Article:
2. It may be tempting to some to suggest that the separation of Christianity from Judaism began when Rav Shaul insisted that non-Jews could be cleansed and accepted by HaShem without converting to Judaism via circumcision, and, kal v’homer, accepted likewise by Jews. However, I would place responsibility for the separation more certainly upon the prejudices and politics of the Roman Empire as they came to be expressed in Imperial universalistic Christianity and embodied in the declarations of the Nicene and later Councils. Such political attitudes were no doubt exacerbated by the Jewish national resistance that was beaten down in the destruction of Jerusalem in 70 CE and the Bar Kochvah revolt of 135 CE. It is then understandable, though not forgivable, that the Christianity adopted and re-invented under the auspices of a Roman Emperor should have expressed such anti-Jewish doctrines and enforced separation from Jewish teaching and practice. It has been a very recent modern phenomenon to repudiate these ancient errors and seek the forgiveness and reconciliation that might be found in the restoration of Jewish insights into biblical teaching for Christians.

  3. Whatever the original reasons for the Jewish/Christian split in the first few centuries of the common era, both Christianity and Judaism have created theological reasons for the separation. It is true that post-Holocaust, many Christians are abandoning the position of supersessionism or replacement theology, but the identity and nature of the Messiah is still a point of great contention. That’s why I think Messianic Judaism, though a tiny movement in our modern world, is key in providing a Jewish lens by which we can view Moshiach.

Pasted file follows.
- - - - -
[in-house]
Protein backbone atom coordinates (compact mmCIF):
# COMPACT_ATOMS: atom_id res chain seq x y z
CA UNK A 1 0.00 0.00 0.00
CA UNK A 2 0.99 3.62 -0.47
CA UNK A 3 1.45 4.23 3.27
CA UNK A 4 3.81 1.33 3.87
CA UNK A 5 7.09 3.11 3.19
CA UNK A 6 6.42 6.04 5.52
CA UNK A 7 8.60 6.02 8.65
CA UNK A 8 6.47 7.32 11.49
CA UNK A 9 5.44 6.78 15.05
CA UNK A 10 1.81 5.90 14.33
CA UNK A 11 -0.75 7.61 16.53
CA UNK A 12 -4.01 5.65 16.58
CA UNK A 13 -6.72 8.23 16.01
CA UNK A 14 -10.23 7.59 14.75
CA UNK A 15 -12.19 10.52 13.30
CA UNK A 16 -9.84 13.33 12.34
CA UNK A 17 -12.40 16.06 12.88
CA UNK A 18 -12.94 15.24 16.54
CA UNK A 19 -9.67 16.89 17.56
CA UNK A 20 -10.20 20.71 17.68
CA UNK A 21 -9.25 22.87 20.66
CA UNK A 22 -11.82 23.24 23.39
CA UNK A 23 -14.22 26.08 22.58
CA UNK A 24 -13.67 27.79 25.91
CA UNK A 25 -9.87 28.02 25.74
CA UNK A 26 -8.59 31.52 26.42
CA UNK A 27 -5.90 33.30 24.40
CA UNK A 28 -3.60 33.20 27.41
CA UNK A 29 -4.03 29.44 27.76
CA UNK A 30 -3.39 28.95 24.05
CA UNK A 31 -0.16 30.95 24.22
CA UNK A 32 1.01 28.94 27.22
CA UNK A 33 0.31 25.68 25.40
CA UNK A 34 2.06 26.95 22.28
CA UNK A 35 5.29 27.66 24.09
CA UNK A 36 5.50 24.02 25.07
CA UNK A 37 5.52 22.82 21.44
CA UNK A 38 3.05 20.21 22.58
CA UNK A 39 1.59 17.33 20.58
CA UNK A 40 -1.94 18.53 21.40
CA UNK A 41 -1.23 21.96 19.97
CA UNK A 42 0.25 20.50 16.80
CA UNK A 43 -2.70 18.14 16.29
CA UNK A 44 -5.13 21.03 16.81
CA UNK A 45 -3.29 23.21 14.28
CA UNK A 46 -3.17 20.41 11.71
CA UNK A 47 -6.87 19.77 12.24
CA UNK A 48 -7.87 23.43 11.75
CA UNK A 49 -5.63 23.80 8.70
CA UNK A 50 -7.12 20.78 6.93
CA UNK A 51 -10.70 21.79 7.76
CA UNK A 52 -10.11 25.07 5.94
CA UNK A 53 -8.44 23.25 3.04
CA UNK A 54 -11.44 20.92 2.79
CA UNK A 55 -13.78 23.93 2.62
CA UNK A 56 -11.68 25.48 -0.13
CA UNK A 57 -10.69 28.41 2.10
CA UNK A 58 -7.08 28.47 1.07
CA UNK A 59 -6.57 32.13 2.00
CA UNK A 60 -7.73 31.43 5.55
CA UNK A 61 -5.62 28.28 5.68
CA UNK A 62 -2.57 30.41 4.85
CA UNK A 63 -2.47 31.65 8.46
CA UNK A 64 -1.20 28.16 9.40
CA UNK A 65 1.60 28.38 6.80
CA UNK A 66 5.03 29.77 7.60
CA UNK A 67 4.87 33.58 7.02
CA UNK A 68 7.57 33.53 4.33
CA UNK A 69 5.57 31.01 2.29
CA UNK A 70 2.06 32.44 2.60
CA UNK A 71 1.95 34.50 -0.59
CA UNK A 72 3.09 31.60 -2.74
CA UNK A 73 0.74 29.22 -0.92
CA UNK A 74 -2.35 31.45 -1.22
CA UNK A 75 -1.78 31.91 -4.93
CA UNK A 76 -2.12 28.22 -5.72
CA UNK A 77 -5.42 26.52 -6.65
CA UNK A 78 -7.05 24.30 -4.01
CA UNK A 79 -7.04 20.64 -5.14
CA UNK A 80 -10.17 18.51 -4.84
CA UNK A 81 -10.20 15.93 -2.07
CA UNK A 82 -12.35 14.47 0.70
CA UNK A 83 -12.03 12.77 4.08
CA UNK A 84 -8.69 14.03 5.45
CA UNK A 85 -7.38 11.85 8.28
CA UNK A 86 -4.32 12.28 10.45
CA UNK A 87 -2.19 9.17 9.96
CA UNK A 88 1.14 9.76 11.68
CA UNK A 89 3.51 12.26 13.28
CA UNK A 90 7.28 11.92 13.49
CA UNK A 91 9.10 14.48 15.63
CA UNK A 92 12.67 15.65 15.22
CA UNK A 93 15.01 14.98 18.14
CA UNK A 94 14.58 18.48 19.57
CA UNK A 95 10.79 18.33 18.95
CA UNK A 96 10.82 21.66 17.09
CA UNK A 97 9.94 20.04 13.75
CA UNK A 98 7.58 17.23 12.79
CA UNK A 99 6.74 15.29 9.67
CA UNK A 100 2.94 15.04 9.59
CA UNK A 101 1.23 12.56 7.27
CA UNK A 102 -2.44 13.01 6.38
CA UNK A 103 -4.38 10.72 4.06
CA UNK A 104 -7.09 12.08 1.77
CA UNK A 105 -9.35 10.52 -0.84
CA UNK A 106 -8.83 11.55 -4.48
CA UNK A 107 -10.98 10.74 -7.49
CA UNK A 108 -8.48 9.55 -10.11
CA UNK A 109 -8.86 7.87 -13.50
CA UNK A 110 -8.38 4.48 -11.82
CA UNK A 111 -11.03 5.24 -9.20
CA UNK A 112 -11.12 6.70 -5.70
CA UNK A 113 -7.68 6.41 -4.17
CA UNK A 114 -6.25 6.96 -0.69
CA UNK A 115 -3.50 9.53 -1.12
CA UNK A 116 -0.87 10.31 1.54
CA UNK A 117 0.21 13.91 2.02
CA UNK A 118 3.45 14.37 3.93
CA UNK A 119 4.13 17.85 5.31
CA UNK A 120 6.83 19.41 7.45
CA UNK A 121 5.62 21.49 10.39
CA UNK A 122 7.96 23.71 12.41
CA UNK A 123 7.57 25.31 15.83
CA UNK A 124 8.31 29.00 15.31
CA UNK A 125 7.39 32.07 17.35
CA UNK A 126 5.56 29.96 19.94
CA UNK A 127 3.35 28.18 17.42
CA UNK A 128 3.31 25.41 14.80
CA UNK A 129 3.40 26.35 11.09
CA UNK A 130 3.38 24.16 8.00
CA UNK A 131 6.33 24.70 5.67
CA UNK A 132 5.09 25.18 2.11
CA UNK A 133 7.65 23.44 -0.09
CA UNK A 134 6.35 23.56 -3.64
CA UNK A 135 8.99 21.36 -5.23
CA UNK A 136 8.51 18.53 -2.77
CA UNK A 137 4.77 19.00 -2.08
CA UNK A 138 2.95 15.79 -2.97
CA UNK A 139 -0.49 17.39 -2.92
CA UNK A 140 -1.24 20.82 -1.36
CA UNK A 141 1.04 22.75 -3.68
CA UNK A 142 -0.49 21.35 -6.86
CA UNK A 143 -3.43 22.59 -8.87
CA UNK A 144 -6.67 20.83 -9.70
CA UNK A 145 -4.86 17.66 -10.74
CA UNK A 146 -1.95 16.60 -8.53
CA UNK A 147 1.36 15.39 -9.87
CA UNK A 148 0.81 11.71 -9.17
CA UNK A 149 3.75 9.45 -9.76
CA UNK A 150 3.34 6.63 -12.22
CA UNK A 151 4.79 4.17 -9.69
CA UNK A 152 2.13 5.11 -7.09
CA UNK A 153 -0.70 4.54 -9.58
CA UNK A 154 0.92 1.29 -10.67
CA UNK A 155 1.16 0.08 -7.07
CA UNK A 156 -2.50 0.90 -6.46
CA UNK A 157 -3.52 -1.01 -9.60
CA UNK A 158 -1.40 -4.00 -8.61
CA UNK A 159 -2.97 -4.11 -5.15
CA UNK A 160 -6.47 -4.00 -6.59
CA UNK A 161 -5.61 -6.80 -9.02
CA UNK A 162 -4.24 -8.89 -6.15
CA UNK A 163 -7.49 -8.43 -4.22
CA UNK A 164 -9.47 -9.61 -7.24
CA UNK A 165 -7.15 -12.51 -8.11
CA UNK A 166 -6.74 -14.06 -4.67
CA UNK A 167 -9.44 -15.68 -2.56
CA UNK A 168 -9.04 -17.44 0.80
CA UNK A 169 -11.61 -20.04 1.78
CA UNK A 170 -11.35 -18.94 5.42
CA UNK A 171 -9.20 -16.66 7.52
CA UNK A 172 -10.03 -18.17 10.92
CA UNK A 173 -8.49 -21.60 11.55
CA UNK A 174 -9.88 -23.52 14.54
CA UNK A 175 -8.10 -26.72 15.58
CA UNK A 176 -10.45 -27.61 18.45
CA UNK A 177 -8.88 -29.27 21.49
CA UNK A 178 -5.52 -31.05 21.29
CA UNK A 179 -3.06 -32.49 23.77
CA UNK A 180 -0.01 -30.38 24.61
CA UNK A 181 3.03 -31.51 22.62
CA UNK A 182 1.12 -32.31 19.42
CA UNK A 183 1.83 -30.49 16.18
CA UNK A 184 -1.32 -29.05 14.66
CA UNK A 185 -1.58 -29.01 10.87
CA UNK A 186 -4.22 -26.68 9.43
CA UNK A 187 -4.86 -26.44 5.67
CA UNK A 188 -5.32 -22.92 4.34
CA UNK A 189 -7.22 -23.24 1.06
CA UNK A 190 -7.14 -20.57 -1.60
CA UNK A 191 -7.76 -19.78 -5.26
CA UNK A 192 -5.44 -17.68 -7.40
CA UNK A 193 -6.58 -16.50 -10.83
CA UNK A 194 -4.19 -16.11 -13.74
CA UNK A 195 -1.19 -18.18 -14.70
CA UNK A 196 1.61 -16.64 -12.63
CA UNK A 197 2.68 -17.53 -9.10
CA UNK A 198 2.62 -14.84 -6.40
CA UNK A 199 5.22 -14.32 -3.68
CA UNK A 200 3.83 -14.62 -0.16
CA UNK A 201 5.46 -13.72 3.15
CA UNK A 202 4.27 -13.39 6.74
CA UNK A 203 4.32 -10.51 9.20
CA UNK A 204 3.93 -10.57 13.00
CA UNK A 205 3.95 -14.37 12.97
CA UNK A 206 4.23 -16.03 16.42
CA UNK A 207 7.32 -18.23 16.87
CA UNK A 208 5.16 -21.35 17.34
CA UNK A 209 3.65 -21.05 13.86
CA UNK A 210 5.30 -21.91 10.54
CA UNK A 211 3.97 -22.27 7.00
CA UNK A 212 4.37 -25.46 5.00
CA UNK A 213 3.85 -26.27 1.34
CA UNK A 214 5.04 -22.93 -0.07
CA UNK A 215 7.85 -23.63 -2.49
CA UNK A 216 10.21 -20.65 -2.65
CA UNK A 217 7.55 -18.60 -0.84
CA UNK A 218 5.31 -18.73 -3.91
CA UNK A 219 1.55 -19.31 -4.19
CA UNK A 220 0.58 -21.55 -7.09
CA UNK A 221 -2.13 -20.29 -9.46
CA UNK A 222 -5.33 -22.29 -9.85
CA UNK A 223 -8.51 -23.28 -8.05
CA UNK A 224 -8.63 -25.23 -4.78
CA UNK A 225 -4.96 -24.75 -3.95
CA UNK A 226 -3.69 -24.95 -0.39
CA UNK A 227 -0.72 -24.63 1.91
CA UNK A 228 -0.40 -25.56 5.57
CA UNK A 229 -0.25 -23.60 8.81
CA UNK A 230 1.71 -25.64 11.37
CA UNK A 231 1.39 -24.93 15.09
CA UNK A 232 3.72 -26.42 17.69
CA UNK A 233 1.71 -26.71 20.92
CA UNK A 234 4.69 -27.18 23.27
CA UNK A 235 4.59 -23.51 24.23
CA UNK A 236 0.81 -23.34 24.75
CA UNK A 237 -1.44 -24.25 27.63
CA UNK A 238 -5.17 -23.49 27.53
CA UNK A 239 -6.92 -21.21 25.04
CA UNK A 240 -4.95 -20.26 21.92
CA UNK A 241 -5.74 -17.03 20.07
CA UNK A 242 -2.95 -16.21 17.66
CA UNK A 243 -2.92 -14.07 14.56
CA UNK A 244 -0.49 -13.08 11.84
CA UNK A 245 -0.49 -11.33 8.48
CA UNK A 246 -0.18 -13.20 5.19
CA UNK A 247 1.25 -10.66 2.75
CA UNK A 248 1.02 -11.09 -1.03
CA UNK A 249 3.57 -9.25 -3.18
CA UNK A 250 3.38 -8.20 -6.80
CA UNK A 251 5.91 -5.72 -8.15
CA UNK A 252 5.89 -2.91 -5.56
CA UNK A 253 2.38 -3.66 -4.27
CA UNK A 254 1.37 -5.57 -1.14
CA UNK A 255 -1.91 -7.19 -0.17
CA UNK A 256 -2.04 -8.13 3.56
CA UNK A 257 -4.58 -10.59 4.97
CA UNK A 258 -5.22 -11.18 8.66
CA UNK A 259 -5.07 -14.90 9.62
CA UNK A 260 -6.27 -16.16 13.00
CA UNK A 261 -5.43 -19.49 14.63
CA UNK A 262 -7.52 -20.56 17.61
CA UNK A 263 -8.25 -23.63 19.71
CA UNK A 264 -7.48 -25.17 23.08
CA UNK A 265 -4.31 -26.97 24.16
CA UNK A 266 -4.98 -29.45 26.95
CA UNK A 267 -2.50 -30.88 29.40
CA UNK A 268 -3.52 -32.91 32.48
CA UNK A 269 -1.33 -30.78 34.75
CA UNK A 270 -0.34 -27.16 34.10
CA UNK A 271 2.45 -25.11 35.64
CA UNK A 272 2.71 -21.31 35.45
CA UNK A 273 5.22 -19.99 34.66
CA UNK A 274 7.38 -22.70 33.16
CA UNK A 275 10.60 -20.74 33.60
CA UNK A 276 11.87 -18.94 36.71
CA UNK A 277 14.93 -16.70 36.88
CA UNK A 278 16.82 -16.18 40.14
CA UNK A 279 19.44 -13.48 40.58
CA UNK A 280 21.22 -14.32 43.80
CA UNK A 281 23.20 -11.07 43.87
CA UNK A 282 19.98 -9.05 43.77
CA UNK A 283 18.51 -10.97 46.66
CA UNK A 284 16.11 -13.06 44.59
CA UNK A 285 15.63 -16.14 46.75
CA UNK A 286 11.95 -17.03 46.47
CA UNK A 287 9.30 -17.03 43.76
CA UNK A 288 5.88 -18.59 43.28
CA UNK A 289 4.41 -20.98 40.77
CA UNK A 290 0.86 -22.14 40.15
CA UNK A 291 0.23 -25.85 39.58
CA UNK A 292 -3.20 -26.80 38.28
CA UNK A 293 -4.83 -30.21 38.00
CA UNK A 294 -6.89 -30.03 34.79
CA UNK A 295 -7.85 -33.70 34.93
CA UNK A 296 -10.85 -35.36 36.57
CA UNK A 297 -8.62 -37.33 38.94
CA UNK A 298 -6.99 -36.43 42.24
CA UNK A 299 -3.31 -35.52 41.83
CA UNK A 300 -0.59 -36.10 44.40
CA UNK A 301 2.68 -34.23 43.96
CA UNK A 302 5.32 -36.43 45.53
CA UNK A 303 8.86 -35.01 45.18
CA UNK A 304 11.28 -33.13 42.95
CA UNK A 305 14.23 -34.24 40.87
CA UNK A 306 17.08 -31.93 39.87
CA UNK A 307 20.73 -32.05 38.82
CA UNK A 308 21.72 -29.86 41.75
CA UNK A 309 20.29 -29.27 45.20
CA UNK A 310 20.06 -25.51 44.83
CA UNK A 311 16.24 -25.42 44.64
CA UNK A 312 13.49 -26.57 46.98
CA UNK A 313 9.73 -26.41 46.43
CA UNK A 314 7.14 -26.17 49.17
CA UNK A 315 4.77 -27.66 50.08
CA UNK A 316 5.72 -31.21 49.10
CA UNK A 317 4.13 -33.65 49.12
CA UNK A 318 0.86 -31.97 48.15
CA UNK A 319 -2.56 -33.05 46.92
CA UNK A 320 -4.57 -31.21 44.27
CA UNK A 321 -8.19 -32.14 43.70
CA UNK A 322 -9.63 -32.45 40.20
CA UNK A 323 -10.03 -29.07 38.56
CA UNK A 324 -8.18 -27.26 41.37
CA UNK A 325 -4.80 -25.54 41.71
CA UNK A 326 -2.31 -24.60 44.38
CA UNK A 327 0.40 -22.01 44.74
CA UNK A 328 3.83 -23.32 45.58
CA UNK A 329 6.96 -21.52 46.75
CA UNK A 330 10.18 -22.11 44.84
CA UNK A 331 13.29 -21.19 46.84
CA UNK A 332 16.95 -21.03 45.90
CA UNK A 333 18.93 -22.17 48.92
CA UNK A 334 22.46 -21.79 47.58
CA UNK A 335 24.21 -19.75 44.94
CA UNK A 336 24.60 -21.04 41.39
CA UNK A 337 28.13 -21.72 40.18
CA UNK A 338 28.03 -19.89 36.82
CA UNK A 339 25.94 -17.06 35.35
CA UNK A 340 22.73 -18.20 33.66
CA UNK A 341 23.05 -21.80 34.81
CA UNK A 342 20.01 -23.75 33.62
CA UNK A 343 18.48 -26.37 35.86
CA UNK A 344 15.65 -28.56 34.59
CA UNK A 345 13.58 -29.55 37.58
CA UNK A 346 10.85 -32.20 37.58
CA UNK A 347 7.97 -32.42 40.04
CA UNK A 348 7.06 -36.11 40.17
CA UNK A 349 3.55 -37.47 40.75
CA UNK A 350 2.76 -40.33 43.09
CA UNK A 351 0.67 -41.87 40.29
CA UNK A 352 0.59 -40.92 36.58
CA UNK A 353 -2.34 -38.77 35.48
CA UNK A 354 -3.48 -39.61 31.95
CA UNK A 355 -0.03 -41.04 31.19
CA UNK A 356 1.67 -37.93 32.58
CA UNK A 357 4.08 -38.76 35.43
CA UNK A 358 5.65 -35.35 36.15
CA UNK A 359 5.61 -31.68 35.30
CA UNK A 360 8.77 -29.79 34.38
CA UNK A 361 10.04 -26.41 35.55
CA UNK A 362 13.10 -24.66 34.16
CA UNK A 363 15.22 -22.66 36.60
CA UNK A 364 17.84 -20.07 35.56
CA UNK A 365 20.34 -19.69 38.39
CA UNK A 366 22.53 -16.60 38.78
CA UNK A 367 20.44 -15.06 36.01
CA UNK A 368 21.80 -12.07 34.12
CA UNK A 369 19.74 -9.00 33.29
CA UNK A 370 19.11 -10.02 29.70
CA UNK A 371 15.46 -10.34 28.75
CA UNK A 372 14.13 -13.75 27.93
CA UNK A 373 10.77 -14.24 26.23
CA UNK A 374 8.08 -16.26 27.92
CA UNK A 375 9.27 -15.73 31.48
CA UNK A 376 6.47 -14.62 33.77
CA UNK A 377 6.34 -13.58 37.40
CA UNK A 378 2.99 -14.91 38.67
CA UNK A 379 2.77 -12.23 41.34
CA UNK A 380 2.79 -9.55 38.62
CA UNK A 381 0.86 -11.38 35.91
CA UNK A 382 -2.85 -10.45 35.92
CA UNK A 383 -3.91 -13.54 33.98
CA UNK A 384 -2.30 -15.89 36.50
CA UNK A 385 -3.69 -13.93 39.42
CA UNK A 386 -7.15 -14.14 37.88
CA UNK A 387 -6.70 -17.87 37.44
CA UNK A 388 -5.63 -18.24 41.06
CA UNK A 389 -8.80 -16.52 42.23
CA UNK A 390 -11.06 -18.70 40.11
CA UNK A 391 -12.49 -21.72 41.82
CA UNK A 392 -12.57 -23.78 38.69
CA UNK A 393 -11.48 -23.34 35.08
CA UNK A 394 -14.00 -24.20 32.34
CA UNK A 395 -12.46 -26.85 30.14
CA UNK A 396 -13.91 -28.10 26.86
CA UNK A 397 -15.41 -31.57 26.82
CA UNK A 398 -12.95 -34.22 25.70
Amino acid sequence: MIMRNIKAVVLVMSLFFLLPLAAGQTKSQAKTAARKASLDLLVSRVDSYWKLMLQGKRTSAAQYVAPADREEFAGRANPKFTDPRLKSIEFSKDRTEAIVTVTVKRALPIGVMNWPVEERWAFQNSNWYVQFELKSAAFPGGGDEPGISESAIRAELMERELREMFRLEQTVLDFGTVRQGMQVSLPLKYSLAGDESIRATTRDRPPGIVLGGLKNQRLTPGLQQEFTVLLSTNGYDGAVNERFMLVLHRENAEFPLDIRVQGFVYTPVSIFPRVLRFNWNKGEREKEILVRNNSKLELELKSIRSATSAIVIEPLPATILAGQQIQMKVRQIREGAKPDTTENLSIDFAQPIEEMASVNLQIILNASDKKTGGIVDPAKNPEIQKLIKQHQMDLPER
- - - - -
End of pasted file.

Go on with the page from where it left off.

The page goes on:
I know that there are a great many Christians who are eager to look through this lens and hopefully, many will be encouraged by what they see. On the other hand, based on my experience, when some Christians realize just how “Jewish” Messiah is and how the very “landscape” of our faith changes with such knowledge, they tend to retreat, because the reality of the Jewish Messiah King seems so unfamiliar. We let go of our old traditions with difficulty.

  4. “If modern religious Judaism is correct and the Gentiles are to come to God through Israel but without the Jesus of the Bible, then why isn’t modern Israel, the Jewish people, a light to the world, opening that door for the rest of humanity?”

    What is your source for the first part of that question? And when you refer to “modern Israel” to whom or what do you refer? The Jewish people do not have any sort of central office that makes policy, and “modern religious Judaism” includes many different viewpoints.

  5. I realize I’m speaking in over generalized terms, but if I didn’t, the blog post would be a great deal longer. All I’m saying in that part of my post is that if the intent for Gentiles is to follow the Noahide laws, both individually and corporately (nationally), how is this information to be disseminated? On a more cosmic scale, if God intends for the non-Jewish people of the world to follow the Noahide laws, why do we not see that part of his plan in our world?

  6. ” Not only are the covenant structures different (or at least overlapping), but based on the much longer and unique Jewish history with God at the point of the apostolic period, how discipleship was transmitted by the Jewish apostles and…”